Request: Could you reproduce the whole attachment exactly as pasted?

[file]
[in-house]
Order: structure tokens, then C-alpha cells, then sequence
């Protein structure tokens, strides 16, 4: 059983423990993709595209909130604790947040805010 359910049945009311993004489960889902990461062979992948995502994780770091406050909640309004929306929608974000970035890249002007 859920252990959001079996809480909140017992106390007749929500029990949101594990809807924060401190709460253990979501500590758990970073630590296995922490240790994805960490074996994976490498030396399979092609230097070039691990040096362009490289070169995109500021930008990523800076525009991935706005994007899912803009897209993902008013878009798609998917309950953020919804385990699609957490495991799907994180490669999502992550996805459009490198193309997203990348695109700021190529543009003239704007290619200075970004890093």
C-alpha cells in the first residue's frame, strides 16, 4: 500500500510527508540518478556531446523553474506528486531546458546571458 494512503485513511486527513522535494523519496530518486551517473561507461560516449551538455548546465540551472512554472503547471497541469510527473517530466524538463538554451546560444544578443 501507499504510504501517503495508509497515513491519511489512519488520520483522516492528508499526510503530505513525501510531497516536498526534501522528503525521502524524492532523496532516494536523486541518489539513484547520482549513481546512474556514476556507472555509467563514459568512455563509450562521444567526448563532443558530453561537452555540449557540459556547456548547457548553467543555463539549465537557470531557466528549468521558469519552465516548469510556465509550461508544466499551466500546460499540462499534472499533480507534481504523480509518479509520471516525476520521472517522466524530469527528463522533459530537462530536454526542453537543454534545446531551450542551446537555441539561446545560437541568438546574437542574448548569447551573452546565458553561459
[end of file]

[in-house]
Order: structure tokens, then C-alpha cells, then sequence
């Protein structure tokens, strides 16, 4: 059983423990993709595209909130604790947040805010 359910049945009311993004489960889902990461062979992948995502994780770091406050909640309004929306929608974000970035890249002007 859920252990959001079996809480909140017992106390007749929500029990949101594990809807924060401190709460253990979501500590758990970073630590296995922490240790994805960490074996994976490498030396399979092609230097070039691990040096362009490289070169995109500021930008990523800076525009991935706005994007899912803009897209993902008013878009798609998917309950953020919804385990699609957490495991799907994180490669999502992550996805459009490198193309997203990348695109700021190529543009003239704007290619200075970004890093």
C-alpha cells in the first residue's frame, strides 16, 4: 500500500510527508540518478556531446523553474506528486531546458546571458 494512503485513511486527513522535494523519496530518486551517473561507461560516449551538455548546465540551472512554472503547471497541469510527473517530466524538463538554451546560444544578443 501507499504510504501517503495508509497515513491519511489512519488520520483522516492528508499526510503530505513525501510531497516536498526534501522528503525521502524524492532523496532516494536523486541518489539513484547520482549513481546512474556514476556507472555509467563514459568512455563509450562521444567526448563532443558530453561537452555540449557540459556547456548547457548553467543555463539549465537557470531557466528549468521558469519552465516548469510556465509550461508544466499551466500546460499540462499534472499533480507534481504523480509518479509520471516525476520521472517522466524530469527528463522533459530537462530536454526542453537543454534545446531551450542551446537555441539561446545560437541568438546574437542574448548569447551573452546565458553561459